Depending on the severity of your condition, scaling and root planing may be performed quadrant by quadrant to ensure comfort. Typically, the upper and lower quadrants on one side of the face are done at one appointment, and the upper and lower quadrants of the other side are done at a second appointment.

At the treatment appointment, your dentist also may administer local antibiotics, antimicrobials and other medications directly into the periodontal pockets to help control infection or pain, as well as encourage faster healing.

Early-stage gum disease treatment may include tooth scaling and cleaning at three-month intervals, as well as the use of medicated mouthwash and daily flossing. Later stage gum disease treatment may include deep plane scaling, periodontal surgery and laser surgery.

Dental Lasers for Scaling and Root Planing

Using dental lasers during periodontal therapy typically results in less bleeding, swelling and discomfort during surgery. However, periodontal tissue damage may occur if inappropriate laser wavelengths and/or power levels are used during the periodontal procedure. Therefore, it is very important that only dental professionals trained and experienced in the proper and safe use of lasers perform this adjunct laser procedure.

After-care and Recovery

For the first few days after scaling, you may experience some bleeding that should gradually subside. At a follow-up appointment, your dentist will evaluate gum healing and verify a decrease in the size of periodontal pockets. If pockets greater than 3 mm are still present after initial treatment, additional treatment may be recommended.

Maintaining good oral hygiene practices and continued, long-term follow-up by your dental professionals are essential to prevent periodontal disease from developing into a more serious and/or chronic condition that may require surgery. This is important, especially given the growing body of clinical evidence indicating the strong connection between periodontal disease and secondary health conditions such as cardiovascular disease, low birth weight babies and premature births.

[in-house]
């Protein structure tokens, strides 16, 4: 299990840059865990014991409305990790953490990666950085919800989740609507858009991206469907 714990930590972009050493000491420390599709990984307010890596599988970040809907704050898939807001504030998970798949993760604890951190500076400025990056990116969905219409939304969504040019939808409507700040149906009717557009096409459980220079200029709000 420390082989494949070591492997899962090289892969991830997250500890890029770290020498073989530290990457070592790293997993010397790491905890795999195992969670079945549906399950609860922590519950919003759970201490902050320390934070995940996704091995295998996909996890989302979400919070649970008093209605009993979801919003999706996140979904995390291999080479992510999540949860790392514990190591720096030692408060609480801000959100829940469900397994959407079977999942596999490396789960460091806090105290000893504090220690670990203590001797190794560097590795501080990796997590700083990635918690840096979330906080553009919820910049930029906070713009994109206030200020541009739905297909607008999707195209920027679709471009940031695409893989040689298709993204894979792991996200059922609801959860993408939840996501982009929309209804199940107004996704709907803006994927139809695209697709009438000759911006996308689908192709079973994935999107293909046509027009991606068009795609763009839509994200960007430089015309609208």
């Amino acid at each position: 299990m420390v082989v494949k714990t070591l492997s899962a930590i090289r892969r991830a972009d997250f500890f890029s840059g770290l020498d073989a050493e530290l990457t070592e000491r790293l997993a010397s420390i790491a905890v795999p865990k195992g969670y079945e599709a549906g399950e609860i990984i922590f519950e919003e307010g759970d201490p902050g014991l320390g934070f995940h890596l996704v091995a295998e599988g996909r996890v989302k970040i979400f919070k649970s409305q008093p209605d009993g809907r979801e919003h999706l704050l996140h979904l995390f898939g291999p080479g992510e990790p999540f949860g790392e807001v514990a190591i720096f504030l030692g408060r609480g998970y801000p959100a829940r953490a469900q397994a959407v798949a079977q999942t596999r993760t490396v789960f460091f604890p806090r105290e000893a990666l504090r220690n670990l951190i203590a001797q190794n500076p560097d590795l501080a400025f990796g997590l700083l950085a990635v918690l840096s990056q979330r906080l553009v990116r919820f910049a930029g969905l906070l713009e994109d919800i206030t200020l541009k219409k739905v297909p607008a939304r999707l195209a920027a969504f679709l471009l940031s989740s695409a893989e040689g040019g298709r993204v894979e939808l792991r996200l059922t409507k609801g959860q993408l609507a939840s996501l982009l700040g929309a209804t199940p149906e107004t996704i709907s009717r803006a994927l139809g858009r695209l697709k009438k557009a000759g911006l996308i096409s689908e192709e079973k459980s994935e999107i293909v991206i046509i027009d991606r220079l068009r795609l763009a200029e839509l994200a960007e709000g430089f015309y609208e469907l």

Additional Considerations

For maximum patient education and protection, it is important to note certain distinctions. “Polishing” involves smoothing a surface; “cleaning” involves removing waste and other extraneous particles from teeth. Oral prophylaxis commonly is defined as removing plaque, calculus and stains from the exposed and unexposed tooth surfaces by scaling and polishing. The prophylaxis procedure is performed on a healthy mouth to prevent periodontal disease. Polishing-only procedures are considered cosmetic and have no therapeutic value. While many patients may equate polishing with oral prophylaxis, it is a mistake to assume that tooth polishing alone constitutes preventive oral health care.

Scaling and Root Planing Costs

A regular dental prophylaxis (professional teeth cleaning) can average between $70 and $150 depending on a number of factors, (check all fees — in general these may be low) while the cost of periodontal scaling and root planing averages between $250 and $400 (per quadrant). Active periodontal therapy, which typically consists of a locally administered antimicrobial agent delivered into the gum pockets, costs approximately $75 per tooth. Periodontal maintenance costs after undergoing active therapy average $120.

Factors affecting the cost of gum disease treatment include the technology used in the procedure; the dentist’s location; type of dental insurance; type and frequency of treatment and follow-up care; and type and number of dental professionals involved in the treatment plan. For example, your general dentist may perform the initial diagnosis and some treatment but may refer you to a periodontist more adept at performing advanced surgical procedures.

Before undergoing any gum disease treatment, consult with your insurer to determine what procedures your plan covers.  Being covered by insurance or not does not preclude the need for treatment.